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Vineyard Haven, MA
Friday, May 26, 2017

What’s one business you thought would never get off the ground, but ended up succeeding wildly?

Send your answers to onisland@mvtimes.com with the subject line “MVSB Big Question.”

“People liked having them, but didn’t necessarily want them long-term. We thought, Hey, we might have a business here.”

—Pat McBride, oo-owner of Rhent-a-Flock, an on-Island chicken rental service.

“Our dad was renowned as a worker and a man that loved to talk to our customers. He was a one-man band until he could afford to hire us … Our reputation of being loyal to local businesses and customers keeps us viable, by impressing upon our customers that we care.”

—Dennis daRosa, of daRosa’s in Oak Bluffs, in business on Circuit Avenue since 1935

I have it: town signs! I’m going to make miniature town signs, you know, ‘Welcome to Edgartown,’ and make them out of gold.

— Margery Meltzer of CB Stark, remembering partner Cheryl Stark’s idea for the iconic charms.

To the town of Vineyard Haven, with the incredibly tireless and hardest-working shop owners I know, thank you for being there, being you, staying strong, and remaining open for business.

—Tamara Weiss, owner of Midnight Farm, which closed last week after nearly 20 years in business.

Back in the ’60s, Jeanne and I were asked by Clarissa Allen’s mother to open the Chilmark Store, which hadn’t been open for almost 15 years. It had been run by her uncle. People were asking us all the time, “Where can we stay up-Island?” And there weren’t many places to stay. So we thought it might be a fun idea to have an inn up here.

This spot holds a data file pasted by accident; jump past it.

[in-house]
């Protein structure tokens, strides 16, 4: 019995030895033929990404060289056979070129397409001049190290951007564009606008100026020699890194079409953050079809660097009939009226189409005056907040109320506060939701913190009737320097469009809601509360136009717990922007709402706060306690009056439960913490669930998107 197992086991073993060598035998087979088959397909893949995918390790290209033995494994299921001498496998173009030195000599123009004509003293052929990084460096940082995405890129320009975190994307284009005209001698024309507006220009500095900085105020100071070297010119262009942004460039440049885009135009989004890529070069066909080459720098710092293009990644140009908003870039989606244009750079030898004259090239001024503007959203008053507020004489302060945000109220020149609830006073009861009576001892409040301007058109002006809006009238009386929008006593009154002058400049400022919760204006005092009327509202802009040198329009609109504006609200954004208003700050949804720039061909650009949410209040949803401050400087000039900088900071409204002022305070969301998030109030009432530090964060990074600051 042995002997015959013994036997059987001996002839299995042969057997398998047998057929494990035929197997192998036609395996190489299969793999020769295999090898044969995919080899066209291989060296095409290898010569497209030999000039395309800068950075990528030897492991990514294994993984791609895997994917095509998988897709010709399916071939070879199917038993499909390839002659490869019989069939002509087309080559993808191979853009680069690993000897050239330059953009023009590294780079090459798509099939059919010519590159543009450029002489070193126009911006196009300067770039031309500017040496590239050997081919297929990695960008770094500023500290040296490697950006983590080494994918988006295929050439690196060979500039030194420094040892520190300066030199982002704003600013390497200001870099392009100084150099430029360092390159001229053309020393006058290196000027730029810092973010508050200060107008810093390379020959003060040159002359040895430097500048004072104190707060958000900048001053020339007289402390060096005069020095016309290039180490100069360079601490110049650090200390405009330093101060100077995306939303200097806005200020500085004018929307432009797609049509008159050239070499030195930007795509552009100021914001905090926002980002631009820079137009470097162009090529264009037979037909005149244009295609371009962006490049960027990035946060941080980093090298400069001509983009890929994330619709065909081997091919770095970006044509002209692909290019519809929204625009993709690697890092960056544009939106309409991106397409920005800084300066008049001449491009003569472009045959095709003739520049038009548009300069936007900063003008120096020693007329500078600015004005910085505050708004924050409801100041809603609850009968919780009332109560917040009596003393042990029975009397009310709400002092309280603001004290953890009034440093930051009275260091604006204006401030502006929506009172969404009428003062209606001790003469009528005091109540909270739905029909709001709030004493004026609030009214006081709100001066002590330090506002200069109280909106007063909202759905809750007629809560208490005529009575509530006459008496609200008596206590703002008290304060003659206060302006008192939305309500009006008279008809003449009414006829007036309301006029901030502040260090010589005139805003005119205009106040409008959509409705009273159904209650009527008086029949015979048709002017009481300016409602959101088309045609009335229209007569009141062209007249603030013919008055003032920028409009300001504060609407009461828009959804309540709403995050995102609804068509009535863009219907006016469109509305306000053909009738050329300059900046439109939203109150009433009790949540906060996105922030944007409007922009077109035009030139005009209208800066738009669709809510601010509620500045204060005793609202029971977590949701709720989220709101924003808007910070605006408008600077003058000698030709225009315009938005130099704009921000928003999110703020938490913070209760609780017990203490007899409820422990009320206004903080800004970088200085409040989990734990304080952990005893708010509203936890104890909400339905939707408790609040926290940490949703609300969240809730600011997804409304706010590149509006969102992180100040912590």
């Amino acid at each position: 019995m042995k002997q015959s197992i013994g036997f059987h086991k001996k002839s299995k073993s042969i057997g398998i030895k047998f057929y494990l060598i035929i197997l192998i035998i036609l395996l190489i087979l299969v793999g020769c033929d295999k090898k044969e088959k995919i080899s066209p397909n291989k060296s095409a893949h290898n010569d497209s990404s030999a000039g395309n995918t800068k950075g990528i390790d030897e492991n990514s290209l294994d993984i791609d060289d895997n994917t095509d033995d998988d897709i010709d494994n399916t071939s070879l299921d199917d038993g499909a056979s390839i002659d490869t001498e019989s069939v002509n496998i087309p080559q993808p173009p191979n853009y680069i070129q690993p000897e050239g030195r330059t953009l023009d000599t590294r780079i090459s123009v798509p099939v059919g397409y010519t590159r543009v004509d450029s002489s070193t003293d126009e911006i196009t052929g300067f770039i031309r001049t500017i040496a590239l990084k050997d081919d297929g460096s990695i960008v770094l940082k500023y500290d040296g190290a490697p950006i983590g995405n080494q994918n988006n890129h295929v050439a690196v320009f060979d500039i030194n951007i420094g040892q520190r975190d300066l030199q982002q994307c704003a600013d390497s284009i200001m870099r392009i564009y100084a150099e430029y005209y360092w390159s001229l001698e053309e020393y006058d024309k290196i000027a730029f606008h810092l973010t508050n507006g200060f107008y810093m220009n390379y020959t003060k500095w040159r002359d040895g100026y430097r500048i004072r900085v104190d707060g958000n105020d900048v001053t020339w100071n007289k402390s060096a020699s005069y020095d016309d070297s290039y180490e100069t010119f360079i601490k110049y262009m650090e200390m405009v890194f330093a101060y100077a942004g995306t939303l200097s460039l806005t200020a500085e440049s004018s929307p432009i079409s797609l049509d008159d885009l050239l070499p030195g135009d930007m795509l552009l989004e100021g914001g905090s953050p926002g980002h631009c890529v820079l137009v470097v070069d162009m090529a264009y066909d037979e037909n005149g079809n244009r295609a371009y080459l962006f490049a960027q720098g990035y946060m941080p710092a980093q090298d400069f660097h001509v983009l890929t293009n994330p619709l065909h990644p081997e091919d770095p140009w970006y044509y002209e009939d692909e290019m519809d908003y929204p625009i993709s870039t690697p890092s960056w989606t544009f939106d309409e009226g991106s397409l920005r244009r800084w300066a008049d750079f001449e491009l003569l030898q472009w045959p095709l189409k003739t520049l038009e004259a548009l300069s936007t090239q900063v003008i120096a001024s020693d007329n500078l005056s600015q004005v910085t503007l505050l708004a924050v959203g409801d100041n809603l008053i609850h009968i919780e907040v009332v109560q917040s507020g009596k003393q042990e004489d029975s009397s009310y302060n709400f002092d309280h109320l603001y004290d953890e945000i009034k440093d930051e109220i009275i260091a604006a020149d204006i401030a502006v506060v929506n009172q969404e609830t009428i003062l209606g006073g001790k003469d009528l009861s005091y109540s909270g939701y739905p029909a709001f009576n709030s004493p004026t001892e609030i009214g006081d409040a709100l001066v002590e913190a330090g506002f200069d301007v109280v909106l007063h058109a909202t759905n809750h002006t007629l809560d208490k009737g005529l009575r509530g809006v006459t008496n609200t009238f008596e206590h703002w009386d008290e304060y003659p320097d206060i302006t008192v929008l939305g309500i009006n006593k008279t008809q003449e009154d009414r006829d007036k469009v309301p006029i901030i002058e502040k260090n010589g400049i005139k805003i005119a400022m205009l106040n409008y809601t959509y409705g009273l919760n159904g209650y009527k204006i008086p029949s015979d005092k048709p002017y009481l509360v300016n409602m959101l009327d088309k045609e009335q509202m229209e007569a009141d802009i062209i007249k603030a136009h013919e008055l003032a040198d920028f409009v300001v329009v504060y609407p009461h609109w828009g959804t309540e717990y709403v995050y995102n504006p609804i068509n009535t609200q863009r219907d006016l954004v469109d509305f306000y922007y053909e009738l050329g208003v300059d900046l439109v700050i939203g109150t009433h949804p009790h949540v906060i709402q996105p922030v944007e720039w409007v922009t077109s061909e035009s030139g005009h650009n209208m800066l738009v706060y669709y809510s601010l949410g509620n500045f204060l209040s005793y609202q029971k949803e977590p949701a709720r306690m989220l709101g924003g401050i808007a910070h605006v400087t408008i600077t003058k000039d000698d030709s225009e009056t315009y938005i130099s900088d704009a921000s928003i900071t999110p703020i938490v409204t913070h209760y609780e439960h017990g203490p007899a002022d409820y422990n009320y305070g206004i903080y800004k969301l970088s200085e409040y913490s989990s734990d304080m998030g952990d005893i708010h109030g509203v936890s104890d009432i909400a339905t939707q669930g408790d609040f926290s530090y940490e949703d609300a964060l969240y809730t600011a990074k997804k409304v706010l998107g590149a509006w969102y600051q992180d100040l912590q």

—Jeanne and Hugh Taylor, proprietors of the Outermost Inn for 27 years.

“You wear a lot of hats as a small business owner. I would like to recruit someone who can get our social media up and running, reach out and appeal to the next generation of buyers, and maybe take over someday.”

—Patricia Giumarra, owner of Vineyard Hearth, Patio and Spa, in business for 20 years.

“Probably one of the worst experiences I’ve had was when a skunk wandered into the store. I had no idea what to do. This was the first year we were in business. It would have ruined my entire stock.”

—Elaine Barse, founder and owner of the Green Room

When we came to the Vineyard, we expected to spend six months and head back to Vermont with a pocket full of money. A year later the house was built, the money was all gone (imagine that), but someone else had asked us to build another house, so we stayed. And that continued.

– John Abrams, founder and CEO of South Mountain, in business for 40 years

The work environment isn’t much different than any other boss/employee relationship. What’s challenging from time to time is keeping the store at the store and not bringing it home. We try not to talk about the store outside of work.

– Eddie Pacheco, son of Bob and Donna Pacheco. Eddie is the third generation of Pachecos to operate Reliable Market, on Circuit Ave., in Oak Bluffs.

I grew up working with my father. It was great. Working with my son is awesome. I’m glad he’s here. You feel like you’re teaching somebody. He definitely has more patience than I do. When it’s your own child, you’re proud that he takes an interest in your job.

— Louie Larsen, The Net Result, in business for 31 years.

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